Zoos Make Hard Choices To Protect Endangered Species
For those who work for habitat preservation and animal welfare, zoos don’t have the best reputation. Although many zoos go to great lengths to recreate natural habitats, they’re still just big cages that put wild animals on display for human entertainment.
However, as climate change and human development chips away at the natural habitat of many animals, zoos have become havens of preservation for species on the brink of extinction. Unfortunately, as the number of animals on the endangered species list continues to grow, zoos are being forced to make hard decisions about which animals to save.
The New York Times reports that since the 1980s, zoos have developed coordinated breeding programs that have brought dozens of animals, like the golden lion tamarin of Brazil, back from the brink. But now, with both funding and space at a premium, some species are falling by the wayside so zoos can provide better breeding environments for the most threatened animals.
Further complicating the issue is the fact that the species crying out for protection aren’t those likely to attract zoo visitors. “We are always balancing the public experiencing [sic] with conservation needs,” said Dr. Jeffrey Bonner, president and chief executive of the St. Louis Zoo. “If you ask me why I have camels, I would say that we need something interesting for people to see at the back of the zoo in winter, and they are always outside.”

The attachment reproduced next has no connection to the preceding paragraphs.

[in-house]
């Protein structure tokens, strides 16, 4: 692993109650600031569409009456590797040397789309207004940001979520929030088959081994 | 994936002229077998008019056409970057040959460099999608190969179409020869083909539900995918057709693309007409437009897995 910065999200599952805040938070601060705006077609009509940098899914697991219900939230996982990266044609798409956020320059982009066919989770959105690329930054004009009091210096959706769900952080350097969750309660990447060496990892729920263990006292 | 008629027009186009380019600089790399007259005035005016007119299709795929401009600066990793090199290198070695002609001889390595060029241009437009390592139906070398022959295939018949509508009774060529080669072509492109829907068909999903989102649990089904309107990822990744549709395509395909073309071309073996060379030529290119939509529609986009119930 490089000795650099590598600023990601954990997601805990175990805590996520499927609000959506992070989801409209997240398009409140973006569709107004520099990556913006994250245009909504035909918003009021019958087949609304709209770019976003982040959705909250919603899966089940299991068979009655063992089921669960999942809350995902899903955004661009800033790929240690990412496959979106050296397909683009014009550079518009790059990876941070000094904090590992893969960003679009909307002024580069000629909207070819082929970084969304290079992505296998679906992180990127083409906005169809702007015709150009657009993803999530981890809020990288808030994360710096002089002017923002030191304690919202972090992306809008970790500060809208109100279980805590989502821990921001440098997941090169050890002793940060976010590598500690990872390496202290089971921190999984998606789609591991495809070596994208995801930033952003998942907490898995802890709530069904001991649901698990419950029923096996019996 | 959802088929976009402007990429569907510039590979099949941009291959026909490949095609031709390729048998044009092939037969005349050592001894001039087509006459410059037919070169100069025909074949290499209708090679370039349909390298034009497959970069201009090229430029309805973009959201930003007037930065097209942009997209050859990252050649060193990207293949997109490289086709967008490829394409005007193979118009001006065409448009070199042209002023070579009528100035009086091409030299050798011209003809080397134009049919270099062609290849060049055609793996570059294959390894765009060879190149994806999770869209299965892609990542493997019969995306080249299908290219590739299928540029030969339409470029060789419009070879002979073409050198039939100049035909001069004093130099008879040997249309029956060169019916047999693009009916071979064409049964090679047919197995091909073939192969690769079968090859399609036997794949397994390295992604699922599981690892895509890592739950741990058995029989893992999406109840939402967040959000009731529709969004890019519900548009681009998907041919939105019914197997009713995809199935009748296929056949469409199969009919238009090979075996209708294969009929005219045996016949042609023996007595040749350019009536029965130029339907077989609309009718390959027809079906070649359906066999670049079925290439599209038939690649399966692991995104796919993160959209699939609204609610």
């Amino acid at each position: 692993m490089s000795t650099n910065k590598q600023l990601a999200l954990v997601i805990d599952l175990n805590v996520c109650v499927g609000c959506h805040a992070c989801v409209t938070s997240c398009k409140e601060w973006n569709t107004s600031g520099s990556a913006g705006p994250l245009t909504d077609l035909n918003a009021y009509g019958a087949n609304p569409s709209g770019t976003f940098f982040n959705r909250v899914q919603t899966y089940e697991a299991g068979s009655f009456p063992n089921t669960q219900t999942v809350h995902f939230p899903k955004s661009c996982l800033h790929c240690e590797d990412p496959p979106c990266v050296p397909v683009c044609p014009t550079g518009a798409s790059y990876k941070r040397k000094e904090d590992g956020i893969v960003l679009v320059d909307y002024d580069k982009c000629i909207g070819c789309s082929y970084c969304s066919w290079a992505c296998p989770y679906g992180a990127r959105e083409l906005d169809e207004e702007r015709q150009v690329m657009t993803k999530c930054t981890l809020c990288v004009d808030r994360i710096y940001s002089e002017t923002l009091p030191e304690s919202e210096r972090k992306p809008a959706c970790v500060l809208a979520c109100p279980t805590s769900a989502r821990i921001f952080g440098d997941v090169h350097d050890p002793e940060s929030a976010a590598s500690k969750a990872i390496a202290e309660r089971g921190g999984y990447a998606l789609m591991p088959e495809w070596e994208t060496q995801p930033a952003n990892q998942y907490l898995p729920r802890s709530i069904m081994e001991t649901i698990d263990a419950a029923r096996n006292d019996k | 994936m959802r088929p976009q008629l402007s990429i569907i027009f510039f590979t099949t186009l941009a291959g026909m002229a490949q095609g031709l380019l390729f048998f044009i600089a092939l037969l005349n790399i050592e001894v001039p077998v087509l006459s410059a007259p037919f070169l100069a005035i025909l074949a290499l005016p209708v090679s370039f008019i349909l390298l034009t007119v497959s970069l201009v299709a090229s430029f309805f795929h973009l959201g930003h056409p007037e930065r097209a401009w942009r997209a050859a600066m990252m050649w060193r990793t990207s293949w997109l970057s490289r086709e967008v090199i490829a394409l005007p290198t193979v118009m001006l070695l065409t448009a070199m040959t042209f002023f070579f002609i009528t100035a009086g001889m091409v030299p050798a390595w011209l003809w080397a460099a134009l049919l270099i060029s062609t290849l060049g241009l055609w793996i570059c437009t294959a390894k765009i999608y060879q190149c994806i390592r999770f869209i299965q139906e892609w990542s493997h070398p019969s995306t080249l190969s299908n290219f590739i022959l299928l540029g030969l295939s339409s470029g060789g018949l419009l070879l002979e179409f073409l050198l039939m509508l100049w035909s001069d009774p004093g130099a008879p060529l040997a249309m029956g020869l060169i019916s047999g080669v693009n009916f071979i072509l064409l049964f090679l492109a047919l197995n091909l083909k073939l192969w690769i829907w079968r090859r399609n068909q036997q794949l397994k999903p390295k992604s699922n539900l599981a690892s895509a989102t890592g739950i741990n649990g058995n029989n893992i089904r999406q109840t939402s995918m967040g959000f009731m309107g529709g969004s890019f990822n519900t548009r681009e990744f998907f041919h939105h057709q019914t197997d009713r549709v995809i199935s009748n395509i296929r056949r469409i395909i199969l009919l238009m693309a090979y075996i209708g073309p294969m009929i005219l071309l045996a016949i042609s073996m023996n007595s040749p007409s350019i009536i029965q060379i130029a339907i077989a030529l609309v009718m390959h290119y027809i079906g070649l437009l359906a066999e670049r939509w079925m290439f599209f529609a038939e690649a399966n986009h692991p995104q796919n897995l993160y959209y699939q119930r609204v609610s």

Dr. Steven L. Monfort, director of the Smithsonian Conservation Biology Institute, disagrees. “Dr. Monfort wants zoos to raise more money for the conservation of animals in the wild and to make that effort as important as erecting fancier accommodations for their captive collections. Zoos, he said, should build facilities — not necessarily open to the public — that are large enough to handle whole herds of animals so that more natural reproductive behavior can occur.” But this would require a radical reorganization of the way zoos operate, and many are resistant to that kind of change. Many members of the Association of Zoos & Aquariums are content to focus their efforts on conserving only a few species, and continuing to operate mainly as an entertainment attraction.
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